What Are the Causes of High Protein in a Dog's Blood?

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Protein is important for dogs because it provides them with essential amino acids vital to good health. Generally, when dogs eat too much protein, what isn't used as energy or converted to fat is excreted in the urine. When tests reveal high protein levels in blood, it could indicate dehydration, inflammation, some kind of infection, and even cancer.


High protein in a dog's blood may come from an infection.
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What causes high protein in a dog's blood?

High total protein levels can indicate dehydration, inflammation, infection, immune diseases like rheumatoid arthritis or lupus, and some types of cancer. Dehydration is the most common cause of high TP values. Prolonged fever, vomiting, diarrhea, or insufficient water intake can all cause dehydration.


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Another cause of a high protein value in dogs is infection, as the dog's immune system produces higher levels of globulin to stimulate antibodies. An immune system tumor may also be the culprit, especially in older dogs. Vets consider the "total picture" in reaching a diagnosis, including other lab results as well as your dog's symptoms and medical history.


Explaining total blood protein in dogs

Blood chemistry profiles reveal a wealth of information, including a value for a dog's total protein, or TP. A dog's total protein value includes the proteins ​albumin​, which accounts for the majority of blood proteins, and the larger proteins known as globulin. Fibrinogen is a third type of blood protein, though it is present in much smaller amounts, comprising approximately 5 percent of a dog's blood proteins. A normal TP range for a dog is between 5.5 and 7.2 gm/dL. A normal albumin range is 3.2 to 4.1 g/L, while globulin tends to range between 1.9 and 3.7 g/dL.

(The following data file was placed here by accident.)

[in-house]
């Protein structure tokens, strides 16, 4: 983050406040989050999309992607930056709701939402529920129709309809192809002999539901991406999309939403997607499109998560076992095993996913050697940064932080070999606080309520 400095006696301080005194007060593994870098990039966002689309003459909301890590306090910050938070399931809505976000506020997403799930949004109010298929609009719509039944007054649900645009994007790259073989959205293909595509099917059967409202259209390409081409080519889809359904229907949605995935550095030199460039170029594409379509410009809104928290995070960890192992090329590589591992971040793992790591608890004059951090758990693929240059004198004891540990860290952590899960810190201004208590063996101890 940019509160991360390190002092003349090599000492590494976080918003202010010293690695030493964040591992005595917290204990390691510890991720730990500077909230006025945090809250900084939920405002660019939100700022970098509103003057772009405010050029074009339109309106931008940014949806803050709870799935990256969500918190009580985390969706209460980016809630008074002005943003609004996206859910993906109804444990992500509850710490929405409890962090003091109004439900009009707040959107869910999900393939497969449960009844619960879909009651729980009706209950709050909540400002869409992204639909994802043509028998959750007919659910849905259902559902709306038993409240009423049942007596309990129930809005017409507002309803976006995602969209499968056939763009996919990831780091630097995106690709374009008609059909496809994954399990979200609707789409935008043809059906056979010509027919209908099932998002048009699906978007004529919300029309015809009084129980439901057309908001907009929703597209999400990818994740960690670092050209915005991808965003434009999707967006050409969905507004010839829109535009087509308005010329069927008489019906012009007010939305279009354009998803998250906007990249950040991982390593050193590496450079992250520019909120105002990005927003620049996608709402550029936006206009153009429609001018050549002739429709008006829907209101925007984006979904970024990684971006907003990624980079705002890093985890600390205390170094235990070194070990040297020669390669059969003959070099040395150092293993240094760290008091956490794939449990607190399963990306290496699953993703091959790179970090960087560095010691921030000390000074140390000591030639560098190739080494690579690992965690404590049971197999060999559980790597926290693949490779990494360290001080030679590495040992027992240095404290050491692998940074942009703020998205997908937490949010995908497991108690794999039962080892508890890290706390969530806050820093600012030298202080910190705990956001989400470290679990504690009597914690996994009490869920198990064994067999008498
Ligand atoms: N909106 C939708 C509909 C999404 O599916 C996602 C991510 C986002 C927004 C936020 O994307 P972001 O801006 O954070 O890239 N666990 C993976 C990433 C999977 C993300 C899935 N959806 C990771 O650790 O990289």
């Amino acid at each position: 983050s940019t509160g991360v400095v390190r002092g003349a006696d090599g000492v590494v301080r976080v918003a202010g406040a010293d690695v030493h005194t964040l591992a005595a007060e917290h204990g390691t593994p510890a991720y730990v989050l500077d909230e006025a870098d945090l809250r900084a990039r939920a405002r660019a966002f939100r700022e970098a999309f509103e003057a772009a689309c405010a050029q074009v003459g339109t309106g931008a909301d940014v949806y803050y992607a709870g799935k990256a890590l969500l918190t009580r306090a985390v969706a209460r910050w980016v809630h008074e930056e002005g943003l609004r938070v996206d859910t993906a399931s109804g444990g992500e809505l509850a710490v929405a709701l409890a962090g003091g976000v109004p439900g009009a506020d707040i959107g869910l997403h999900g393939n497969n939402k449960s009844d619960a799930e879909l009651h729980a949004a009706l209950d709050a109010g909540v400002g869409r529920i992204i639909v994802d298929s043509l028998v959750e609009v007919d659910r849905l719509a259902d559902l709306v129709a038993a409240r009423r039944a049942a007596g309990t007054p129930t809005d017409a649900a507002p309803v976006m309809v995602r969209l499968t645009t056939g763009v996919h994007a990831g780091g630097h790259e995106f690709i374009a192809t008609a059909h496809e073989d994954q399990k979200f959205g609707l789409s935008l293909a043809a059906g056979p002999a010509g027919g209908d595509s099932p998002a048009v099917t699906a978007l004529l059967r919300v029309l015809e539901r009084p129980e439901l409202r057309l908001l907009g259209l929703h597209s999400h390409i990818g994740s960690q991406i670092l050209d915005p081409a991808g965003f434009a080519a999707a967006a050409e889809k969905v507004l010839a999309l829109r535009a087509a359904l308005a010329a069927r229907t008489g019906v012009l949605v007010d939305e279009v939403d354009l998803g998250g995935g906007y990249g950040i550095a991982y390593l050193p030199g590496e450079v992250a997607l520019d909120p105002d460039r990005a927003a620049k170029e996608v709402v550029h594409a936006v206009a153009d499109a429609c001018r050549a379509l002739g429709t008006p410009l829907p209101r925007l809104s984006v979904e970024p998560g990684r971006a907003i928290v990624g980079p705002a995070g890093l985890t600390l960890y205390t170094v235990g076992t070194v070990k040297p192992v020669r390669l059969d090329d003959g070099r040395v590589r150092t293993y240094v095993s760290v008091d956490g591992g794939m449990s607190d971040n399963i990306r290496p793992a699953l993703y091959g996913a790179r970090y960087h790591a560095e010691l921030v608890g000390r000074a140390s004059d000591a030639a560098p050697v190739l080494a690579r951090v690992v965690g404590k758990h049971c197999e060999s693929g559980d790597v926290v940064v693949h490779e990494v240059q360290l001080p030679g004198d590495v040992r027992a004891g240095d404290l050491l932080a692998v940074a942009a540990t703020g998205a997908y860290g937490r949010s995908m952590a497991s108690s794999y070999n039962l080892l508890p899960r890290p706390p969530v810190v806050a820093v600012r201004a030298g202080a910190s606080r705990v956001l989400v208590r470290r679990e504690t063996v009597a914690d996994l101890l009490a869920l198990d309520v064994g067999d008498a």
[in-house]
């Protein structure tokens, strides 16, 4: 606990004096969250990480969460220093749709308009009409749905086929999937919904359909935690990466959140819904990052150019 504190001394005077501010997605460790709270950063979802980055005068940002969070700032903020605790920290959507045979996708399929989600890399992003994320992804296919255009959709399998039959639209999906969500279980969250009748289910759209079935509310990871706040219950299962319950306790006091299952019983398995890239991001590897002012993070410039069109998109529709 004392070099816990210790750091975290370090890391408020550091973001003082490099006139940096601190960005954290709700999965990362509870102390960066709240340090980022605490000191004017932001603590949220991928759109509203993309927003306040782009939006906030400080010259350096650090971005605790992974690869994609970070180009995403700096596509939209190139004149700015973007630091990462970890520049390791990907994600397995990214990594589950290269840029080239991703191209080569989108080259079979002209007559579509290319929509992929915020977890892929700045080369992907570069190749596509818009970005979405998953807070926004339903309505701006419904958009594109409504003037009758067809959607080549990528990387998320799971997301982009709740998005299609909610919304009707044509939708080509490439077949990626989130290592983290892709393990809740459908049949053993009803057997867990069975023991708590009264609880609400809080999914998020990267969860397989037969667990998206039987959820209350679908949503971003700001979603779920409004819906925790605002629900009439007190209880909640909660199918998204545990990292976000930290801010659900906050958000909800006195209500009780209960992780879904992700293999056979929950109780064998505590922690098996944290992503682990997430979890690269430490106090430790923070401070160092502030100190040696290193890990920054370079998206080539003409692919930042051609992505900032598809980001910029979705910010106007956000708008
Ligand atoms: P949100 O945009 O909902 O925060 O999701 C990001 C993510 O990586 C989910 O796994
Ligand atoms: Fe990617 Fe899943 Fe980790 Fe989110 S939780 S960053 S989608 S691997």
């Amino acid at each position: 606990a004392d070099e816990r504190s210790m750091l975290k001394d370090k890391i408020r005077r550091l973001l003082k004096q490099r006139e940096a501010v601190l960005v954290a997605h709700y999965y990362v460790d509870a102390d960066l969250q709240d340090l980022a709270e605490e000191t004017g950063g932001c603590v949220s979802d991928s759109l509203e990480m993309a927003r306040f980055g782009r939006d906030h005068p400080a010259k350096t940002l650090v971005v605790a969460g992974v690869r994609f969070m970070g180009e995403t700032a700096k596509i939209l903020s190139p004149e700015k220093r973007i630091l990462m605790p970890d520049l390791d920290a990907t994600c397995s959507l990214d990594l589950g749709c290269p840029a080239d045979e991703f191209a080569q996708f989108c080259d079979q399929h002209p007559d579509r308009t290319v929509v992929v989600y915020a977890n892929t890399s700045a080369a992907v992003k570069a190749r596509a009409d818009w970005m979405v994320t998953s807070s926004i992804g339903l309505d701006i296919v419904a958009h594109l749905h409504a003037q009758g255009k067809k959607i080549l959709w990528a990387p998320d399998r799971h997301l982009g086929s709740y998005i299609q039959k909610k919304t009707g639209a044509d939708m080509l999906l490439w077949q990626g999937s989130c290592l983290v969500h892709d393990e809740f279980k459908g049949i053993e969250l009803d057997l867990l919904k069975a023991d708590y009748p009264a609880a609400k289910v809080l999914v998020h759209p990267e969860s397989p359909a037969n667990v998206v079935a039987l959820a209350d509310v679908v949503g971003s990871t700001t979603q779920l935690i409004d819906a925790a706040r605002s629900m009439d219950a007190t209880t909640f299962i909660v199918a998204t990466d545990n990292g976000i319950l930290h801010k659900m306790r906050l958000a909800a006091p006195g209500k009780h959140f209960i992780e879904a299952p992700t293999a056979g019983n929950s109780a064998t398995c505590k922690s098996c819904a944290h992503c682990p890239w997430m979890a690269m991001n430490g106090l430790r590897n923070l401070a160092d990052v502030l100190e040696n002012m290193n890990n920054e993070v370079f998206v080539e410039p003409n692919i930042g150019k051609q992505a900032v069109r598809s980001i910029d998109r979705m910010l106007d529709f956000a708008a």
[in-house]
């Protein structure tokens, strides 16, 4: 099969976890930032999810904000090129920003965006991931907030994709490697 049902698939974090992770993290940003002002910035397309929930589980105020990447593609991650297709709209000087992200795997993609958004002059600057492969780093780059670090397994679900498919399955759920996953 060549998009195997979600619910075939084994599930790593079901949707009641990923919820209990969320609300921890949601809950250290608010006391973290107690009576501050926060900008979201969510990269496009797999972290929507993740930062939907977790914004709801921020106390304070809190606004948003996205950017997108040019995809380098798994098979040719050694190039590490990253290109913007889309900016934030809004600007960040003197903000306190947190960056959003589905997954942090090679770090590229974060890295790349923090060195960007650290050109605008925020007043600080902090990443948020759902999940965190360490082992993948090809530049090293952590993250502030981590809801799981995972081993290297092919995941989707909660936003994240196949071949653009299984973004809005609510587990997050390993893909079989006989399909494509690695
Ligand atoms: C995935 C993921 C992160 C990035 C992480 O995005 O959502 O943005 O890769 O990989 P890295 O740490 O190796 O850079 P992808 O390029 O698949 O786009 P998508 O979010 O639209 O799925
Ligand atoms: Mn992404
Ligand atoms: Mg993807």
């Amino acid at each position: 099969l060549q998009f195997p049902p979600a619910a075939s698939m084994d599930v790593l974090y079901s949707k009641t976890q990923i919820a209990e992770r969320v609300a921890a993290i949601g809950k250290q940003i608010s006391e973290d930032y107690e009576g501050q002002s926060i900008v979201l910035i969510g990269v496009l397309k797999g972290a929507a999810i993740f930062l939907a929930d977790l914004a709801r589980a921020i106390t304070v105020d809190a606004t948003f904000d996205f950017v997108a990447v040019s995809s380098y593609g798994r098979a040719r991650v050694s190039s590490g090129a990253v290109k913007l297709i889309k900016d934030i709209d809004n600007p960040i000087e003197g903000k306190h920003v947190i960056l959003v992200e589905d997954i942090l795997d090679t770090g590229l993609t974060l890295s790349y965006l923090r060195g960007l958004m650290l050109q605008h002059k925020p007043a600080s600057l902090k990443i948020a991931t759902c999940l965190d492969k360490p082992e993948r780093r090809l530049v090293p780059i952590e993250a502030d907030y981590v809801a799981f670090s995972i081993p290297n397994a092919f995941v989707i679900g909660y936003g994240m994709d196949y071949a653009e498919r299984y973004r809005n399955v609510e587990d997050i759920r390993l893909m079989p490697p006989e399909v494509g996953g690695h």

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Albumin is produced by the liver and holds water in the blood vessels, so an increase in albumin often indicates dehydration. Globulin is produced by your dog's liver and immune system and works to fight disease. Therefore, increases in globulin indicate infection of some kind. Fibrinogen transforms to fibrin to help in blood clotting. Since albumin and globulin make up the majority of the total protein number, understanding their values can provide clues about why a TP value is not in the normal range.


Symptoms of high protein in canines

Some symptoms of high blood protein, like vomiting and diarrhea, can occur in many illnesses, including viruses that go away in a day or two. Other symptoms include:



  • Lethargy and sleepiness
  • Increased, intense thirst
  • Lack of appetite and/or weight loss
  • Increased urination
  • Irregular heartbeat
  • Shaking
  • Seizures
  • Bleeding
  • Vision problems

How to treat high protein in blood

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Treating high TP in dogs depends on what is causing it. For example, if tests indicate dehydration may be the cause, a simple first step is to offer a large bowl of fresh water several times a day and encourage the dog to drink. If dehydration is severe, IV fluids may need to be administered. When retesting does not show improvement, further testing will be done and other possible causes considered. For example, dehydration can be caused by fluid loss from vomiting, diarrhea, and fever, so determining the causes for these symptoms will be necessary.


Protein electrophoresis goes further than the initial TP test by separating proteins according to their size and electrical charge. While there is only one type of albumin, globulin has many different types. By separating and measuring each type, and plotting them on a graph, different possible diseases can be indicated. If cancer is suspected, x-rays and other tests may be done to find the tumors, as well as a complete blood count (CBC) looking for indications of cancer such as leukemia or lymphoma. Cancer is typically treated with chemotherapy or radiation, or a combination of the two.


Infections of many types are typically treated with antibiotics and perhaps other drugs depending on the infection. Lupus and RA are autoimmune diseases that require different treatments. Antibiotics and immunosuppressants may be prescribed for lupus, while anti-inflammatory and pain medications, as well as corticosteroids, are prescribed for RA.



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